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How to deal with DEFECTIVE items in China?

January 3, 2019 by Andrew Minalto
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Chinese New Year is around the corner, and you have to act fast to get your goods dispatched before your supplier switches off for several weeks.

I’m pleased to see that more and more people are following my advice on doing pre-shipment inspections in China. Ten years ago no one was doing this for small-scale orders as we didn’t have such cheap and accessible inspection services available like we have now. Today, when you can have an inspector to work for you for one whole day for just $100, it’s utterly stupid not to use this opportunity and check goods quality before they leave supplier.

Speaking of quality of the goods coming from China – please do understand that there are various standards in manufacturing and it’s not that Chinese manufacturers have problem manufacturing products up to highest standards. They can! At least most of them can.

The problem is that most people always try to negotiate the lowest possible price with the supplier, which results in a product of substantial quality where the supplier has cut cost on materials, labour, quality check or testing.

To avoid problems, you need to communicate with the supplier from DAY ONE that you’re after the highest quality/grade product they can offer. Inform them clearly, before placing the order, that you will be doing pre-shipment quality control inspection and goods with defects won’t be accepted.

THIS IS IMPORTANT!!! If they don’t want to accept such rules even before you have placed your order, chances are they won’t be held responsible for anything later on.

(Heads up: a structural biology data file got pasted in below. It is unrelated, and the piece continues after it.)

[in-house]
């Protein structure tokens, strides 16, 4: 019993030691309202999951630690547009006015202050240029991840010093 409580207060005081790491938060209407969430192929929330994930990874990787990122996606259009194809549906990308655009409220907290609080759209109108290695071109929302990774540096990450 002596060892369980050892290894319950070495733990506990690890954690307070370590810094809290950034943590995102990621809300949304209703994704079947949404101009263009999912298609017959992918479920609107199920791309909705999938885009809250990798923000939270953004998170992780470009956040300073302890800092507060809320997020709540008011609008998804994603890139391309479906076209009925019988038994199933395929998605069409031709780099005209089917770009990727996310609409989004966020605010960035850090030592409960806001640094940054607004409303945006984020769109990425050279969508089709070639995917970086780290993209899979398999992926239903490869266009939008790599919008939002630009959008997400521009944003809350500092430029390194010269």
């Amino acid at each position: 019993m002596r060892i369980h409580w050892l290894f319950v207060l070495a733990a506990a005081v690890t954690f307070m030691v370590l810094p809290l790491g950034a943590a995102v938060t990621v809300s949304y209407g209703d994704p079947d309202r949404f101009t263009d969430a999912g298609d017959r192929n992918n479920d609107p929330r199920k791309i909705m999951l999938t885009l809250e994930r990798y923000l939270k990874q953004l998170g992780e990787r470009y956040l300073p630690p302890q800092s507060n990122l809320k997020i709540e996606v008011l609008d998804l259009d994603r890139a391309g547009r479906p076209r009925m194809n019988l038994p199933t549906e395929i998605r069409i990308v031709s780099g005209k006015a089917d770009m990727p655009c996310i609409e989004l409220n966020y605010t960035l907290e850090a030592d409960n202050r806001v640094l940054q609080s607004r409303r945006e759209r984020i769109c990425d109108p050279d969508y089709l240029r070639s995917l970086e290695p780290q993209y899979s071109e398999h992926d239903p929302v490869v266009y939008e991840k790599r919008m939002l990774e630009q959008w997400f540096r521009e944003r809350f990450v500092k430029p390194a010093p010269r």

Only work with suppliers who fully understands your quality needs, even if their price is higher than some competitors. Many Amazon sellers often put too much emphasis on the item’s price – if you buy something for $4 on Alibaba and sell it on Amazon for £14.99, it may well be worth paying 30 cents extra in China to get highest quality product possible. While on paper your margin will be reduced, in real life it could be quite the opposite – due to better ratings, rankings and fewer returns, you will make more profit at the end of the day.

Ideally of course if you can provide very specific requirements on how the final product should look. Often a SAMPLE product can act as a benchmark for quality control procedures supplier should follow during the manufacturing process.

In real life, even when you warn the supplier before you place the order, some % of stock will have some defects. Usually, they’re classed as minor and major defects. Minor defects are mostly small visual marks/scratches that are ok in most cases (unless the product specifically can’t have ANY imperfections).

Major defects are a more significant visual imperfection or even functional defects. I most cases you wouldn’t want to sell a product with a major defect as it will result in bad customer experience, a return and negative review or seller feedback.